GRANITE FALLS, Wash. - Three people were killed when their car left the road, struck a tree and landed in a ditch one night last week.
The crash happened Thursday night on the Mountain Loop Highway near Granite Falls in rural Snohomish County, but wasn’t discovered until Friday morning.
Mountain Loop Highway is known to be dangerous. The Washington State Department of Transportation said since March 2013, there have been 39 wrecks on the 20-mile stretch of road leading out of Granite Falls.
There is not much of a shoulder and there are sharp curves, so when the car careened off the road, it landed deep in the forest.
On Monday, the identities of the three killed were released by Snohomish County medical examiner officials.
The victims were identified as 26-year-old Mikayla M. Mikesell of Marysville, Wash., 27-year-old Dawna P. Simmons of Granite Falls and 31-year-old Jonathan A. Simmons of Granite Falls.
Snohomish County sheriff’s Lt. Rodney Rochon held the mother of one of the women killed after he gave her the terrible news at the scene of the crash.
“I’ve had other fatalities, and yes, you have damage, but this one the car is considerably smaller than what its original configuration was,” Rochon said.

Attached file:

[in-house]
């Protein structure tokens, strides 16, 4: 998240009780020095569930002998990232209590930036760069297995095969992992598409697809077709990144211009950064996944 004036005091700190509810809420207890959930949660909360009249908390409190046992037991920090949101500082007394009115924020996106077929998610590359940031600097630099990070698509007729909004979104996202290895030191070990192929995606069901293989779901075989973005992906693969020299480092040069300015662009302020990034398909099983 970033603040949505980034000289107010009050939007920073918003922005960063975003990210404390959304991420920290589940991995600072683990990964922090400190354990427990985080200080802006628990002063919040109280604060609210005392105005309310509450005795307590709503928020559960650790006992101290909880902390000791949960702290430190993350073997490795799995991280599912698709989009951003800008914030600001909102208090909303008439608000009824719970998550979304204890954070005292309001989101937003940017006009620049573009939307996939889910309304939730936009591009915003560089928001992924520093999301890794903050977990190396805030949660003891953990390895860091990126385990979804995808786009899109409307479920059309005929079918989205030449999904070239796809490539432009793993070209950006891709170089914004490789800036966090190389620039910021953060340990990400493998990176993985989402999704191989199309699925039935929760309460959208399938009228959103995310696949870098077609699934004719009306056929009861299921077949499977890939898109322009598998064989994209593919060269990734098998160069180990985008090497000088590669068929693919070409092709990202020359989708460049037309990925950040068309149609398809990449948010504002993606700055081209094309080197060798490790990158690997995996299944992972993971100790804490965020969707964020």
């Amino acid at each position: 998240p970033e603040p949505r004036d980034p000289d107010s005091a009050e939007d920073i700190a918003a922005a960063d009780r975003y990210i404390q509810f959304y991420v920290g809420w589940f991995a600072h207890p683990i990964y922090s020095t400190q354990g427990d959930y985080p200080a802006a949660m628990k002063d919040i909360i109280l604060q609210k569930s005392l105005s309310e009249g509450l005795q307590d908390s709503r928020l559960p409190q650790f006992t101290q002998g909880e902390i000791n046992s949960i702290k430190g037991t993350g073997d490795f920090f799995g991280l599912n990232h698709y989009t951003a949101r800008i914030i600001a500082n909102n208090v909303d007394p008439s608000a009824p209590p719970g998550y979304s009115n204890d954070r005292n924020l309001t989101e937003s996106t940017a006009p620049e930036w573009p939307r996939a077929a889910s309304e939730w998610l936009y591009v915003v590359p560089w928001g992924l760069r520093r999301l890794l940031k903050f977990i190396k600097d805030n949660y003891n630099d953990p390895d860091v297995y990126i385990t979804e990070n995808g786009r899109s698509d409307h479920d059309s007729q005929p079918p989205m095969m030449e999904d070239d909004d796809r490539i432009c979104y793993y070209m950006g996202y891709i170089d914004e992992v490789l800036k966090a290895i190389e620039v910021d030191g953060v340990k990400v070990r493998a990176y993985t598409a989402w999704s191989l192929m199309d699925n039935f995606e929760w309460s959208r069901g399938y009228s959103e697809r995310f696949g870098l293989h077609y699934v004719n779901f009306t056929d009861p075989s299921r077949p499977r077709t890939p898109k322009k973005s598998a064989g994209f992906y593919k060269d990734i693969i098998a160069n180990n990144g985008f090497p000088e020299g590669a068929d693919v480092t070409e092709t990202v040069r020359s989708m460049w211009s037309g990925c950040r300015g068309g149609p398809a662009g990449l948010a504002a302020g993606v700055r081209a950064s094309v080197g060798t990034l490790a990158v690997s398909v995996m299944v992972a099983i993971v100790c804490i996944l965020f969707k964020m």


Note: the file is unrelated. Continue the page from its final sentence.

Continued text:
Rochon said the car was so hidden, it wasn’t discovered until Friday morning when a father was walking his son to school.
It was so crushed, it required shutting down Mountain Loop Highway and using the Jaws of Life to extract the victims.
“Basically, the roof of the car is collapsed to the transmission housing in some places,” Rochon said.
During the road closure, Jerome Kummerfeldt, who lives on the other side of the crash and was waiting for it to clear, said sadly, he is used to this.
“Well shucks, all of our guardrails going up the loop here. Boy, this year they’ve replaced quite a few of them, cars hitting them, couple others over the ditch up there,” he said.
Kummerfeldt says years ago, his neighbor’s husband was killed in a one-car crash that was camouflaged by the woods as well.
“Just went off the road, and they didn’t find him until the next day,” he said.
Rochon is convinced, though, that a quicker response wouldn’t have mattered in this case.
"Solely based on the observation, it was a non-survivable crash,” Rochon said.
He hopes at least that can bring some comfort where comfort is desperately needed.
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